Europe Goes to War
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From the acclaimed military historian, a new history of the outbreak of World War I: the dramatic stretch from the breakdown of diplomacy to the battles—the Marne, Ypres, Tannenberg—that marked the frenzied first year before the war bogged down in the trenches.
In Catastrophe 1914, Max Hastings gives us a conflict different from the familiar one of barbed wire, mud and futility. He traces the path to war, making clear why Germany and Austria-Hungary were primarily to blame, and describes the gripping first clashes in the West, where the French army marched into action in uniforms of red and blue with flags flying and bands playing. In August, four days after the French suffered 27,000 men dead in a single day, the British fought an extraordinary holding action against oncoming Germans, one of the last of its kind in history. In October, at terrible cost the British held the allied line against massive German assaults in the first battle of Ypres. Hastings also re-creates the lesser-known battles on the Eastern Front, brutal struggles in Serbia, East Prussia and Galicia, where the Germans, Austrians, Russians and Serbs inflicted three million casualties upon one another by Christmas.
As he has done in his celebrated, award-winning works on World War II, Hastings gives us frank assessments of generals and political leaders and masterly analyses of the political currents that led the continent to war. He argues passionately against the contention that the war was not worth the cost, maintaining that Germany’s defeat was vital to the freedom of Europe. Throughout we encounter statesmen, generals, peasants, housewives and private soldiers of seven nations in Hastings’s accustomed blend of top-down and bottom-up accounts: generals dismounting to lead troops in bayonet charges over 1,500 feet of open ground; farmers who at first decried the requisition of their horses; infantry men engaged in a haggard retreat, sleeping four hours a night in their haste. This is a vivid new portrait of how a continent became embroiled in war and what befell millions of men and women in a conflict that would change everything.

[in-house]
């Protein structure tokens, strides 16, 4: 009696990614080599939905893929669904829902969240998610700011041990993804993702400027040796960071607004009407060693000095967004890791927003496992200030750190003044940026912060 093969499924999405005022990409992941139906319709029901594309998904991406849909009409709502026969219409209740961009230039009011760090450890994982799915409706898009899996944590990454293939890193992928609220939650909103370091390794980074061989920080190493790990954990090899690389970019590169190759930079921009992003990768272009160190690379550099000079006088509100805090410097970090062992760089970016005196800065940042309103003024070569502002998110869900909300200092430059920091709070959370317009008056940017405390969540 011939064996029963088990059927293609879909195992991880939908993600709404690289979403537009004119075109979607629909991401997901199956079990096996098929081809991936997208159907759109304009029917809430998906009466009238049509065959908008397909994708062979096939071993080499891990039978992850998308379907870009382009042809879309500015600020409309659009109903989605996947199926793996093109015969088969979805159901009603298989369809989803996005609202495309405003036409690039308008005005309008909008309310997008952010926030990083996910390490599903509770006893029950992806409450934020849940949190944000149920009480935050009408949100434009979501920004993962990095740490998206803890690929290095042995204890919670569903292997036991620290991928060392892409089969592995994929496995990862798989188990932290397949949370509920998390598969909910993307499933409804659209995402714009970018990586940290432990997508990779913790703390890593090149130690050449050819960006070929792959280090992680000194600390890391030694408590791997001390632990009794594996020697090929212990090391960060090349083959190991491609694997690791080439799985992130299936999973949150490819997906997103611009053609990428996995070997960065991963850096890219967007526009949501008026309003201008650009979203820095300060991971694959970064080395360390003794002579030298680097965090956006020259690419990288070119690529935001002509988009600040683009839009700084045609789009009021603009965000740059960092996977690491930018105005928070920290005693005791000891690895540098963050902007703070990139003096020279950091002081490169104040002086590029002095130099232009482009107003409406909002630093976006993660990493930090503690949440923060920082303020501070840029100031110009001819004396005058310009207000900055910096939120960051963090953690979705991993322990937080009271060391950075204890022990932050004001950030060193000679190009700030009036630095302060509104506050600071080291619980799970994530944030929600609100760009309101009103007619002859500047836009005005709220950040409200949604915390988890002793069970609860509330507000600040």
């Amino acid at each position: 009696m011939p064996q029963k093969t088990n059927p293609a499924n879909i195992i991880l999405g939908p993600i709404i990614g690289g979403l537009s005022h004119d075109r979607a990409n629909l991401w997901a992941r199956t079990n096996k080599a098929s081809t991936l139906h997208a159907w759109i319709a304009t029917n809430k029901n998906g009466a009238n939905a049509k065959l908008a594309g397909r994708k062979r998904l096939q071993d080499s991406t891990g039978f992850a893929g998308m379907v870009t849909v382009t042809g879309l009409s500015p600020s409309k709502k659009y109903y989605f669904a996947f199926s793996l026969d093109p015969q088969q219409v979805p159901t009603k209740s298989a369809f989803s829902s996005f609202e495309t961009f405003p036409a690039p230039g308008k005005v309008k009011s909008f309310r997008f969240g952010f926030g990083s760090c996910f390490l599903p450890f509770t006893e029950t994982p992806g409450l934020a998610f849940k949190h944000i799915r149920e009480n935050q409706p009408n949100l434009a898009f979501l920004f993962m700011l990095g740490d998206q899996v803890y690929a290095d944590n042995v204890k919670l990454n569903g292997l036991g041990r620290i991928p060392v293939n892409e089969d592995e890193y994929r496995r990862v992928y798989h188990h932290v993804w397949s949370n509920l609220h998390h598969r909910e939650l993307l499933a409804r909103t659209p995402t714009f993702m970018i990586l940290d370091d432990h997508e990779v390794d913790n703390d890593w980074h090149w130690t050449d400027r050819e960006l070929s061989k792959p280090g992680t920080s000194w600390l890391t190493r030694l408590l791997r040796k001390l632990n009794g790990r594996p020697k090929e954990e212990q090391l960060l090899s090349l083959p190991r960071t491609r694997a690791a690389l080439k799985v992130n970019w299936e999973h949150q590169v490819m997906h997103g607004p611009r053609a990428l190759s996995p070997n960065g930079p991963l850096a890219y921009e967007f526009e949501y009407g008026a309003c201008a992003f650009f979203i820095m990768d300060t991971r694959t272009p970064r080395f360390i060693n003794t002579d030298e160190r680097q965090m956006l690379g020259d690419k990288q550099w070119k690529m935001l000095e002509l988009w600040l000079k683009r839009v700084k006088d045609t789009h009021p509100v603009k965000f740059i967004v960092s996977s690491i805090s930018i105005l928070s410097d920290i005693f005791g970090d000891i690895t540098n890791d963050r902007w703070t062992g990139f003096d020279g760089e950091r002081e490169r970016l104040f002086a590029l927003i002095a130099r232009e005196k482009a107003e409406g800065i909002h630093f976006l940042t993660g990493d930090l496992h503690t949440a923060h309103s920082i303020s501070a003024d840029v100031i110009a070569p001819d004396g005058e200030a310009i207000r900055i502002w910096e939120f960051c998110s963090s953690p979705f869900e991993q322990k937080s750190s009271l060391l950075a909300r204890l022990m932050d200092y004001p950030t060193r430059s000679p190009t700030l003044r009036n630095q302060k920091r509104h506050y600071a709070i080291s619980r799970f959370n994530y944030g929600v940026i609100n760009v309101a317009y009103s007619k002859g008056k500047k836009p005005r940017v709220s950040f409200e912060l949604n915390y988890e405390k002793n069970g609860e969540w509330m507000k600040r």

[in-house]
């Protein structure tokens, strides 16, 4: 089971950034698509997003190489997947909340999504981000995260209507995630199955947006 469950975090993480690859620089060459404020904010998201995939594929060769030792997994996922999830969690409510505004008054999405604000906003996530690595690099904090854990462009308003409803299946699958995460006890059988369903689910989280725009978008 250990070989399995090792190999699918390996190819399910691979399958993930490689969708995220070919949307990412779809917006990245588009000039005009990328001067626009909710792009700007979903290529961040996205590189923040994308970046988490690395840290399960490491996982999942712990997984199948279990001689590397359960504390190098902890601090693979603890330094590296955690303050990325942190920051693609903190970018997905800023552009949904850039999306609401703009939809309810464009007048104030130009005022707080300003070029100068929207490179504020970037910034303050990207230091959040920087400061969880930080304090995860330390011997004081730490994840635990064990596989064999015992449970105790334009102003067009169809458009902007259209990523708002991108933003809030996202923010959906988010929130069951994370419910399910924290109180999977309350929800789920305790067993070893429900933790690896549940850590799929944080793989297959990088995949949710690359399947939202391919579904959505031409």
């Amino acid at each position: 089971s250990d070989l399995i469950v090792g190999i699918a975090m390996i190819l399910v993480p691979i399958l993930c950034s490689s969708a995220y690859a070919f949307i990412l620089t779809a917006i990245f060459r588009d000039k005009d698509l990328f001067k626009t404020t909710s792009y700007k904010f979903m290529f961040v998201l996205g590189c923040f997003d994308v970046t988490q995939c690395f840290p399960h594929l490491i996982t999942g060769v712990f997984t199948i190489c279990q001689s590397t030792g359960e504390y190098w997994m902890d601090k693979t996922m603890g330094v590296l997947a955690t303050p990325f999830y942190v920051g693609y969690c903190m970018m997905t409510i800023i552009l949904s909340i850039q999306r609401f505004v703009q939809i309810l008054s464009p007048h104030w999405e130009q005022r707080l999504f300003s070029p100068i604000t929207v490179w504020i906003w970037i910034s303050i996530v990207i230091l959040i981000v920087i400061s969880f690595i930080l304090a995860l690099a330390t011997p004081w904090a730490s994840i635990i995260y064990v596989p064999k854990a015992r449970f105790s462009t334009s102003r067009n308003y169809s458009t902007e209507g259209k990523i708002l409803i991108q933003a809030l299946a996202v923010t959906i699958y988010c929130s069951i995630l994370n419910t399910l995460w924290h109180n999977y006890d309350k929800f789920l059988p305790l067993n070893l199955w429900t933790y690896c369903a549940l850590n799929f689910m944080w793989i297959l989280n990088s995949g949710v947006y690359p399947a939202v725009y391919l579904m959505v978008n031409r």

Publishers Weekly Review
© Publishers Weekly
Max Hastings has once again produced a superb book on the very origins and the immediate aftermath of the declaration of WWI...his attention to detail is fascinating and will expand and inform the knowledge of even those who think there is nothing more to write on this huge subject.
He takes you into the minds of the leading protagonists from each country and manages to both explain the importance of this about to forgotten war and yet the feeling that was left of the futility of it all by many who were actually asked to " go over the top"
A huge and important look at our past and that of the Europe that became the modern EU.
Fabulous epic absorbing book, could not put it down. Wonderful stories from every front of First World War during it’s first year brilliantly illustrated by those who fought, lived, suffered and died. Catastrophe 1914 gives you a very complete picture and deep understanding of the complex causes of the conflict, the personalities, the battles, the leaders, and of those millions participatin and caught in the horrendous battlefields, including civilians and soldiers, from infantry and cavalry soldiers to the Commanders in Chief of every one of the warring nations. Highly recommend it.